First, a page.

Obama Weekly Address: Premiums, Profits, and the Need for Health Reform

WASHINGTON – President Barack Obama used his weekly address to call on Democratic and Republican leaders to attend next week’s health care meeting in good faith to find reforms that work for American families and small businesses.  With several health insurance companies announcing steep hikes in their rates – from 10 to over 30 percent – it is clear that the status quo, while good for the insurance industry, is bad for the American people.  After a year of exhaustive debate, it is time to move forward on reform. 

Remarks of President Barack Obama
Weekly Address
February 20, 2010

The other week, men and women across California opened up their mailboxes to find a letter from Anthem Blue Cross. The news inside was jaw-dropping. Anthem was alerting almost a million of its customers that it would be raising premiums by an average of 25 percent, with about a quarter of folks likely to see their rates go up by anywhere from 35 to 39 percent.

Now, after their announcement stirred public outcry, Anthem agreed to delay their rate hike until May 1st while the situation is reviewed by the state of California. But it’s not just Californians who are being hit by rate hikes. In Kansas, one insurance company raised premiums by 10 to 20 percent only after asking to raise them by 20 to 30 percent. Last year, Michigan Blue Cross Blue Shield raised rates by 22 percent after asking to raise them by up to 56 percent. And in Maine, Anthem is asking to raise rates for some folks by about 23 percent.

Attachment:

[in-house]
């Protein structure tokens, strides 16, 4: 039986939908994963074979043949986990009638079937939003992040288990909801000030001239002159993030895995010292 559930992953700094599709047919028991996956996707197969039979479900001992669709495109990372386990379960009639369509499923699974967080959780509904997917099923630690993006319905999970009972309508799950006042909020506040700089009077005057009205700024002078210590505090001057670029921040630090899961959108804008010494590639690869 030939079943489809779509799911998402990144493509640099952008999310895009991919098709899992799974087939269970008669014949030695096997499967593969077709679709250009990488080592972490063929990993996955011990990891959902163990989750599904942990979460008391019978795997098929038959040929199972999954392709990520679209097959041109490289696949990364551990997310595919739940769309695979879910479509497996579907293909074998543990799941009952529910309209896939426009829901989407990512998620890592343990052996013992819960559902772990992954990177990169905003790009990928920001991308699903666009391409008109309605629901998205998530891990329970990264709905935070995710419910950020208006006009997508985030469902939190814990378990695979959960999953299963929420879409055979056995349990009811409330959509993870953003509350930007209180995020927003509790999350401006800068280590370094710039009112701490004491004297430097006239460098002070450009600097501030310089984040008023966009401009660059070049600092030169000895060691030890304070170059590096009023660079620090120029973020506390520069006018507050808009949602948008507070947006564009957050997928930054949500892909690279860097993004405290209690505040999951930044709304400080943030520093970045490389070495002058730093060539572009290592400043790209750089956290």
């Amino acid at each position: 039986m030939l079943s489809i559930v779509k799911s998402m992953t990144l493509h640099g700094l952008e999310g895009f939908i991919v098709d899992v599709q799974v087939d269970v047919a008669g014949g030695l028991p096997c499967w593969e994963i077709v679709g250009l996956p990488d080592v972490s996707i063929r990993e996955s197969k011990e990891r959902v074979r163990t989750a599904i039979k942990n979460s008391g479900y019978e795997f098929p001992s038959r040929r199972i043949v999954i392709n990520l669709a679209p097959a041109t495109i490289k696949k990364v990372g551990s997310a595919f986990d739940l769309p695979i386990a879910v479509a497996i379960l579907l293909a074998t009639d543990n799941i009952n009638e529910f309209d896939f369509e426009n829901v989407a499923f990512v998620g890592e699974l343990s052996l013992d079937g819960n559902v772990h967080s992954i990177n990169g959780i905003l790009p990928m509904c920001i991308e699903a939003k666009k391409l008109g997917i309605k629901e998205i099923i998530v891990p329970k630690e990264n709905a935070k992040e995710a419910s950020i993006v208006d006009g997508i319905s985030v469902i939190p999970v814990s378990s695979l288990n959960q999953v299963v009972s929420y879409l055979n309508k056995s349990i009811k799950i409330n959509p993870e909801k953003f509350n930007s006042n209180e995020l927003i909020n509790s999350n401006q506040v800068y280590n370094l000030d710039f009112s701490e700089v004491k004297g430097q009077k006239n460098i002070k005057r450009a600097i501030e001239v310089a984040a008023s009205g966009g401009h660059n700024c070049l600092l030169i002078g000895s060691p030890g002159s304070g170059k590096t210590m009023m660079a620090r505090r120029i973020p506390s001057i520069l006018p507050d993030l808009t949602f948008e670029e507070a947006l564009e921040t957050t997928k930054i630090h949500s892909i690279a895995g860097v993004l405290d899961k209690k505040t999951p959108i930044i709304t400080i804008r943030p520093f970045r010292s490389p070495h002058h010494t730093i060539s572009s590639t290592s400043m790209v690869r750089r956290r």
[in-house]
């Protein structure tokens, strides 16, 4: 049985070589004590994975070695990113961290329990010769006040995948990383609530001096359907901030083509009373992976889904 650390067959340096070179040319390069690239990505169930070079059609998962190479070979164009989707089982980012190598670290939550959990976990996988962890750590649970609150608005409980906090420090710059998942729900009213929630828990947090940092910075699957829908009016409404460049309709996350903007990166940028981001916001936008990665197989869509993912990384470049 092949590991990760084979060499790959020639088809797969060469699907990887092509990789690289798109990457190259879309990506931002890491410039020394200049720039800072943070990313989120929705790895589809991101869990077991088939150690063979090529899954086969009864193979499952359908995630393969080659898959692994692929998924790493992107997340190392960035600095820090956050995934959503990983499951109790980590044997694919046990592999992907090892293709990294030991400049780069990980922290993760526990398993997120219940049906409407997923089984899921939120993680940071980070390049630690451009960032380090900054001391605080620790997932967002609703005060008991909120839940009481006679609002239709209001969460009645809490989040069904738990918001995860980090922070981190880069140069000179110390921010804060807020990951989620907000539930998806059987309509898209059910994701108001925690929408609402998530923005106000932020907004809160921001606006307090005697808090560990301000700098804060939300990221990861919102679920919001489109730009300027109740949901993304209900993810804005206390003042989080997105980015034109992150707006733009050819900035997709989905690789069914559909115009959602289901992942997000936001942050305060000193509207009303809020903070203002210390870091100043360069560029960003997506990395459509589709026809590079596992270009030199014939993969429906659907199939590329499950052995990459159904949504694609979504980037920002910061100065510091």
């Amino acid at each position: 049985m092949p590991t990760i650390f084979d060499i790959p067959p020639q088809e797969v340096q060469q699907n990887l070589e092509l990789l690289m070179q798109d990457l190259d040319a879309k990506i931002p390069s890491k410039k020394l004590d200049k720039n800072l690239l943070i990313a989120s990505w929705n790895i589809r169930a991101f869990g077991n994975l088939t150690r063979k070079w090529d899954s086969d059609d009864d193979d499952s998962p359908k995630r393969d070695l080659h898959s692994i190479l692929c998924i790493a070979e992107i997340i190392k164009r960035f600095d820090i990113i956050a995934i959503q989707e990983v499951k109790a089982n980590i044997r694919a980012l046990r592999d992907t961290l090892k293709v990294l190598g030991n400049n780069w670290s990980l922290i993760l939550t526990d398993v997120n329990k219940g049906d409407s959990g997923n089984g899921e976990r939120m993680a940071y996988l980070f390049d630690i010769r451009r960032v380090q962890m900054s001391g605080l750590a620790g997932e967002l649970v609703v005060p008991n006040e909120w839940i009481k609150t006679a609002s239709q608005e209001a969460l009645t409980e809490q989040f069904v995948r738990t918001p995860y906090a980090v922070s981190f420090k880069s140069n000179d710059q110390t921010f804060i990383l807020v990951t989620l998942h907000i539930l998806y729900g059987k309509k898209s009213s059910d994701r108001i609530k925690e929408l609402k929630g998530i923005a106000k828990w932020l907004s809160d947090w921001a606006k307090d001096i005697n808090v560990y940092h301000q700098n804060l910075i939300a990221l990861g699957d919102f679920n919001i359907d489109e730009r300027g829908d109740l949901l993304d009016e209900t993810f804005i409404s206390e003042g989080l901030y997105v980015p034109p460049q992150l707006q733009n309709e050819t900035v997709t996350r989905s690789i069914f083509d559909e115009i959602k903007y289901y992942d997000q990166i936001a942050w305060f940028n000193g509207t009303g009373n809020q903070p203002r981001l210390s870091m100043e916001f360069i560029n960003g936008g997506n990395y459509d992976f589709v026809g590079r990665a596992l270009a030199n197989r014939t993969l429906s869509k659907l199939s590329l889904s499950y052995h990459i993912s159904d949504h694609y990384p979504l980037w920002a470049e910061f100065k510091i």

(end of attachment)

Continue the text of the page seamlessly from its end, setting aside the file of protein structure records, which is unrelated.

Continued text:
The bottom line is that the status quo is good for the insurance industry and bad for America. Over the past year, as families and small business owners have struggled to pay soaring health care costs, and as millions of Americans lost their coverage, the five largest insurers made record profits of over $12 billion.

And as bad as things are today, they’ll only get worse if we fail to act. We’ll see more and more Americans go without the coverage they need. We’ll see exploding premiums and out-of-pocket costs burn through more and more family budgets. We’ll see more and more small businesses scale back benefits, drop coverage, or close down because they can’t keep up with rising rates. And in time, we’ll see these skyrocketing health care costs become the single largest driver of our federal deficits.

That’s what the future is on track to look like. But it’s not what the future has to look like. The question, then, is whether we will do what it takes, all of us – Democrats and Republicans – to build a better future for ourselves, our children, and our country.

White House Photo, Samantha Appleton, 2/17/10